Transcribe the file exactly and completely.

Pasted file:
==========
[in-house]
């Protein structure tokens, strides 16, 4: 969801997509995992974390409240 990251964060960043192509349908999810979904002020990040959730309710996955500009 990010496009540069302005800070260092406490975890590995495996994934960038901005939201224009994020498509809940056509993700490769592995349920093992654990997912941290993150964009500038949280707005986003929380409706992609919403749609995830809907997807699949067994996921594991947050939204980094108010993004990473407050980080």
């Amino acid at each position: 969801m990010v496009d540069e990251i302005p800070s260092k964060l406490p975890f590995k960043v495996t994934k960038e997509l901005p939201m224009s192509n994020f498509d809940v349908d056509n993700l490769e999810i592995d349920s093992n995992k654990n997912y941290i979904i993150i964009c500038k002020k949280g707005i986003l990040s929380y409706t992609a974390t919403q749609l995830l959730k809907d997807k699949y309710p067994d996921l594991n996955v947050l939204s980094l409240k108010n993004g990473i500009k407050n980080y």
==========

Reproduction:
[in-house]
């Protein structure tokens, strides 16, 4: 969801997509995992974390409240 990251964060960043192509349908999810979904002020990040959730309710996955500009 990010496009540069302005800070260092406490975890590995495996994934960038901005939201224009994020498509809940056509993700490769592995349920093992654990997912941290993150964009500038949280707005986003929380409706992609919403749609995830809907997807699949067994996921594991947050939204980094108010993004990473407050980080």
């Amino acid at each position: 969801m990010v496009d540069e990251i302005p800070s260092k964060l406490p975890f590995k960043v495996t994934k960038e997509l901005p939201m224009s192509n994020f498509d809940v349908d056509n993700l490769e999810i592995d349920s093992n995992k654990n997912y941290i979904i993150i964009c500038k002020k949280g707005i986003l990040s929380y409706t992609a974390t919403q749609l995830l959730k809907d997807k699949y309710p067994d996921l594991n996955v947050l939204s980094l409240k108010n993004g990473i500009k407050n980080y």